22. Mangtu P. W. 4 was a previous convict in a dacolty case and his name was borne on Police Register No. 10.

23. In the Cross-examination of Mangtu P. W. 4 no suggestion was made that he had any motive to falsely implicate Kesar Singh and Ranbir Singh.

24. Mangtu gave evidence that he had worked for Surat Slngh, Kesar Singh and Ranbir Singh for two days and had stayed for a night at their house at the instance of Kesar Singh accused. Indeed, in September, 1952 Mangtu had Joined Kesar Singh in committing theft of cigarettes and two seers of sweets from the shop of Kora Ram.

25. That Mangtu denied his complicity in the crimes during the earlier stages of investigation does not show that the evidence given by him in the Court of Session was false. In such cases prisoners make a full and true disclosure of the whole of the circumstances within their knowledge relating to the offence under investigation only when they are assured of pardon.

26. In arguments it was said that Mangtu was a previous convict for dacoity and that his name was borne in Police Register No. 10. In my opinion, Mangtu was the type of man who could be expected to join Kesar Singh and Ranbir Singh in the crimes they committed.

27. Giving the matter my very best consideration, I think that the participation of Mangtu P. W. 4 in the crimes cannot be disputed.

28. Basing himself upon Section 133, Evidence Act, 1872, and illustration (b) in Section 114 of that Act Mr. C. Rai urges that though Mangtu is a competent witness the Court may presume that he is not worthy of credit unless he is corroborated in material particulars.

29. As stated hereinbefore, on interrogation Kesar Singh gave statement, Exhibit P. BB, that he had kept his shirt, a cigarette box and some coins in his house in his box. In the investigation 'shirt', Exhibit P-32, cigarette 'dabba', Exhibit P-4. cash, Exhibit P-33, were recovered from the locked box. Key, Exhibit P-38/1, of that box was produced by Kesar Singh from underneath the pillow on a cot. In the Court of Commitment Kesar Singh stated that shirt, Exhibit P-32, belonged to him and that packages of cigarettes were recovered from him.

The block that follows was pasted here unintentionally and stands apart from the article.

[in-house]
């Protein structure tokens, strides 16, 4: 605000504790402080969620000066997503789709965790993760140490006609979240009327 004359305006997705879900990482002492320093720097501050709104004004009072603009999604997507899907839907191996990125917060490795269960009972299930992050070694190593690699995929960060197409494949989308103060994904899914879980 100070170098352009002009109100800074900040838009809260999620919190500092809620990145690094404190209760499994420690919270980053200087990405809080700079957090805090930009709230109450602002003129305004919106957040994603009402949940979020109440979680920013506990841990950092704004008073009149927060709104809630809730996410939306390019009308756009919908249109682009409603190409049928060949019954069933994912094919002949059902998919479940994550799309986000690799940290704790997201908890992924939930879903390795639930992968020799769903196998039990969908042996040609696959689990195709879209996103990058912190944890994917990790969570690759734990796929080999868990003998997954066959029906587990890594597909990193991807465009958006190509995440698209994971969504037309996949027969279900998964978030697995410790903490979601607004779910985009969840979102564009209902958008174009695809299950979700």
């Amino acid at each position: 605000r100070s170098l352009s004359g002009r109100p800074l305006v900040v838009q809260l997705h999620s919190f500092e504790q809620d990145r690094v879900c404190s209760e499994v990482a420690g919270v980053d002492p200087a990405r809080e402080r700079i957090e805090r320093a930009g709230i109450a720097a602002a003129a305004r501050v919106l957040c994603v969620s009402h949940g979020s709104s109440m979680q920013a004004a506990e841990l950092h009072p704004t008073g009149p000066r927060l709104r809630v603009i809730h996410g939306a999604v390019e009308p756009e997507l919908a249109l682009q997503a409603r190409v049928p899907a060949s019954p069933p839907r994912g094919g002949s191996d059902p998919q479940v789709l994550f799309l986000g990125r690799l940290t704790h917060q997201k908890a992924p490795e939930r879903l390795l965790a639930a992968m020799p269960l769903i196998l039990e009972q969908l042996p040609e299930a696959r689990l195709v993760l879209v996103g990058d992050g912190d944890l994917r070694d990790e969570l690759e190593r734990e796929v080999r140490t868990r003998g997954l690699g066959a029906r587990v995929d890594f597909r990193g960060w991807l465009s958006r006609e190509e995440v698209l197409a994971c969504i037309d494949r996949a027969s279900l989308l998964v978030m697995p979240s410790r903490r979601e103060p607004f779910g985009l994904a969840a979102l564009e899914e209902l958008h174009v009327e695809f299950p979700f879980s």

30. On examination the Imperial Serologist found that the blood on the shirt, Exhibit P-32, was of human origin.

31. Kora Ram P. W. 22 gave evidence that he had made a note on the cigarette box, Exhibit P-4, at the time of purchase. That note is Exhibit P-4/A. In cross-examination Kora Ram p. W. 22 stated that he had made note similar to the writing. Exhibit P/4A, on all articles in his shop except on the bags. As stated hereinbefore, Kesar Singh admitted the recovery of twelve packages of cigarettes from him. In my judgment the cigarette 'dabba'. Exhibit P-4, has been proved to be the stolen property.

32. But It is said that inasmuch as the recovery of shirt, Exhibit P-32, and cigarette box, Exhibit P-4, was made on 7-8-1953 that recovery is no corroboration of the evidence given by Mangtu P. W. 4. In my opinion, it cannot be laid down as a matter of law that the evidence of witnesses who support the statement of an approver is not corroborative evidence merely because their evidence was known to the police before the approver was given pardon. In such a case, it can, however, be said that the approver might have been tutored by the police to make a statement fitting in with the evidence already known to the police. In the present case there does not exist any such suggestion on the record.

33. Admittedly, it is not necessary that the. story of the approver should be corroborated in every detail of the crime nor is it necessary that the Corroborative evidence should itself be sufficient for conviction. In the present case on the information given by Kesar Singh Sub-Inspector Sain Das discovered that Mangtu was connected with the crimes.

34. Finding, as I do, that the evidence given by Mangtu approver is corroborated by bloodstains of human origin on the shirt of Kesar Singh, Exhibit P-32, the recovery of the cigarette 'dabba', Exhibit P. 4, bearing the note in 'lunda' characters in the hand of Kora Bam p. w. 22 and the discovery made by the police as to the complicity of Mangtu on the information given by Kesar Singh, I think that the participation of Kesar Singh in the crimes is proved beyond doubt.